Column: Kempe on Economy, Govt & Policies

October 18, 2019

[Opinion column written by Nick Kempe]

As we see yet another local business closure make headlines, I am deeply concerned that the Government is still not heeding the warning signs.

The real problems ailing our economy are being ignored and misguided ‘reforms’ are repeatedly missing the mark causing more damage than good.

Bermudians and businesses alike have felt the burden of increased taxes, all the while this Government grows the size of the civil service. On the personal side, with wages being eaten up by more and more taxes and costs [land, sugar, health insurance, vehicles, etc.], there is less money to spend on goods and services.

nick kempe 2019

The public’s lack of faith in this Government’s ability to manage our economic futures, as reflected by historically low levels of consumer confidence, means that what is left to spend is instead being deferred.

Confident spending has been replaced by fearful hesitation.

This national underconsumption has only been worsened by a shrinking workforce. The last 19 months of retail sales are therefore no surprise and a representation of the contraction being felt throughout the local economy.

Online shopping has also declined in the latest retail sales figures so scapegoating changing consumption habits is misleading at best.

On the business side, lower overall demand has made it very difficult for many local business sectors to pass on the many new taxes and fees being thrust onto them by the Government [land tax, health insurance cost shifting with more to come, Bermudian business dividend tax, etc.].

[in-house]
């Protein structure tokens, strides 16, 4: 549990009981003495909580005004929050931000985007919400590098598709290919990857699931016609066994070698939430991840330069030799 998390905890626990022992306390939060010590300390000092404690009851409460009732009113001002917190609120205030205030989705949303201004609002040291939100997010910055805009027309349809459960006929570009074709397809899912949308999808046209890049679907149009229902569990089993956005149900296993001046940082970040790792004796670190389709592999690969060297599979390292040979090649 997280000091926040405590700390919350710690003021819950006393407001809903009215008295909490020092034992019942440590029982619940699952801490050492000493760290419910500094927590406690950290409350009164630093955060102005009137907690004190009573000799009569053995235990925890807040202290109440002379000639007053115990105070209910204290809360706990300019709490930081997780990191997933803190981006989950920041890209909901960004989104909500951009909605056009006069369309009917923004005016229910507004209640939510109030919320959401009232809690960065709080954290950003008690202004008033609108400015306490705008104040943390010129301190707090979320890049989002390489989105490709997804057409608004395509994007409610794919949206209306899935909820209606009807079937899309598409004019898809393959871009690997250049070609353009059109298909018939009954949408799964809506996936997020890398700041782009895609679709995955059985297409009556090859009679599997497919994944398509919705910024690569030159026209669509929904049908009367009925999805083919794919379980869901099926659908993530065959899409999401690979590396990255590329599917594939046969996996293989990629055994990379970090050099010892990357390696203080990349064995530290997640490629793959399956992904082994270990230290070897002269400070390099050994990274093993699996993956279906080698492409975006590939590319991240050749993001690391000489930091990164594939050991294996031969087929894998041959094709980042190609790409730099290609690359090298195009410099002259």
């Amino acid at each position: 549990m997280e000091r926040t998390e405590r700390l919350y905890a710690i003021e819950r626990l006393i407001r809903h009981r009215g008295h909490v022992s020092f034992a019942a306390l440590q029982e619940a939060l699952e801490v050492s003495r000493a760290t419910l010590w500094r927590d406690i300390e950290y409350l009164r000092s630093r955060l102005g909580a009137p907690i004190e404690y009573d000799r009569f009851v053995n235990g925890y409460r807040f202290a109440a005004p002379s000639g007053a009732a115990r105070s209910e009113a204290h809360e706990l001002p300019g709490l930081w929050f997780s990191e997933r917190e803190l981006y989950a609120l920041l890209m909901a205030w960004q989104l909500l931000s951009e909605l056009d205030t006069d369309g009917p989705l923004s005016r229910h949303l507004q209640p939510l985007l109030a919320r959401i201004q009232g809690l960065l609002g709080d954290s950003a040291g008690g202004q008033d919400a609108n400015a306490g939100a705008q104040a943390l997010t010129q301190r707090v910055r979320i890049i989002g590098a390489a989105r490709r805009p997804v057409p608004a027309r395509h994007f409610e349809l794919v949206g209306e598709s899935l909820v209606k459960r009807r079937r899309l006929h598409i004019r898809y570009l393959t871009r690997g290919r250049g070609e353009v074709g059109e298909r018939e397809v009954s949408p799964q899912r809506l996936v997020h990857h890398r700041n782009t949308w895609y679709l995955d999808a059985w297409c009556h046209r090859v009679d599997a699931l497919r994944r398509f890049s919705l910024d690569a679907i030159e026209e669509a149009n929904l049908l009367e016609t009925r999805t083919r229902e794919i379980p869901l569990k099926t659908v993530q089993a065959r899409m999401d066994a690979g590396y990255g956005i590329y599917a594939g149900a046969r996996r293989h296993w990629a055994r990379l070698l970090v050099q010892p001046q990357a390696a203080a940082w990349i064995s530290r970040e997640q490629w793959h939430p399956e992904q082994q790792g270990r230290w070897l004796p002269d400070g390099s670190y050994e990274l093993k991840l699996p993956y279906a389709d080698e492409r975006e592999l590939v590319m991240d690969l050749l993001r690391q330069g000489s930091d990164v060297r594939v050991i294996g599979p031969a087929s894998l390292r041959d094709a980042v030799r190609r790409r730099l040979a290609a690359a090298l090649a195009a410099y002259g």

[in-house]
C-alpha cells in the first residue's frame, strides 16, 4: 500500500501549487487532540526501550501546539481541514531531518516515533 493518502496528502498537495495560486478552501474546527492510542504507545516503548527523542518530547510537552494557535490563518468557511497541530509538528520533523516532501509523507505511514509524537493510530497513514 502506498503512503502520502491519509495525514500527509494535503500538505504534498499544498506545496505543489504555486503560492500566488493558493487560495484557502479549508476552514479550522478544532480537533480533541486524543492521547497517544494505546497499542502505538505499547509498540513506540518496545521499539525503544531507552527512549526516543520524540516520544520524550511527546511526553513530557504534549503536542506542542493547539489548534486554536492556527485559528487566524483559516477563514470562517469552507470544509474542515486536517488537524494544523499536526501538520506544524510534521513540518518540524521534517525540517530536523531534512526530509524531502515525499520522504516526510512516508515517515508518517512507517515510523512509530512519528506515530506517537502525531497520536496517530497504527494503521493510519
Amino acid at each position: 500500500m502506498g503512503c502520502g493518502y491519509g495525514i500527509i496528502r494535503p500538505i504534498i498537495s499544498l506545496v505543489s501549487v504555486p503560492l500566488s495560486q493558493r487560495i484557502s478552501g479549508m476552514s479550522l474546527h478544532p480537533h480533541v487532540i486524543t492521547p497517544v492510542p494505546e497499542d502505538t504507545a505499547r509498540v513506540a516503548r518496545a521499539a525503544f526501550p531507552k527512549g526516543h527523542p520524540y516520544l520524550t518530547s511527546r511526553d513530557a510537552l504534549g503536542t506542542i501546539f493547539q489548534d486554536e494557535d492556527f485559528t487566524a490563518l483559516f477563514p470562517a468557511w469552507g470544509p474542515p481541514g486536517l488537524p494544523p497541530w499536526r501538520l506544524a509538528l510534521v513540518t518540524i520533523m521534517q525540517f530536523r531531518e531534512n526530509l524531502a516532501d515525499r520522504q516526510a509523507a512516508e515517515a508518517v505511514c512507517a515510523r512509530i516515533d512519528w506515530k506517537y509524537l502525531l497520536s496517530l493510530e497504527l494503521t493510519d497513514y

Low inflation is symptomatic of the business sector’s fear to pass on various and increasing layers of Government imposed costs. Therefore, without other mechanisms to protect squeezed margins coupled with less dollars in fewer consumers’ pockets, businesses are inevitably closing.

Bermuda’s prosperity and particularly that of the local economy relies on the Island’s ability to attract money from overseas that will be spent on our shores.

I believe that most people now recognise that we need to attract foreign job creators and investment in order to stimulate our stagnant economy and alleviate the increasing pressures caused by a growing imbalance between our active workforce and our retired population.

Unfortunately, instead of having strategic national conversations about how many guest workers are needed for sustainable growth and what it will take to anchor them here, the public political discourse surrounding immigration has been reduced to whether immigration is good or bad.

With a declining birthrate and a declining workforce, increasing the working age population enough to sustain the Baby Boomer generation in retirement can only be achieved attracting new employees to Bermuda.

With more guest workers also come employment opportunities for Bermudians still on island and those that have left seeking opportunities overseas to return.

The stagnation of the immigration reform process aptly mirrors the stagnation of our economy.

Increased taxes are more easily absorbed during periods of sustained growth. It is a shame that the Government did not use the increased taxes to pay down the debt, redistribute wealth, fund new employee benefits or subsidise healthy food choices, instead choosing to sharply increase the number of civil servants.

Government must find ways to incentivize greater private sector employment. With taxes and the cost of the Public Sector growing, it is high time that the Business community get some relief.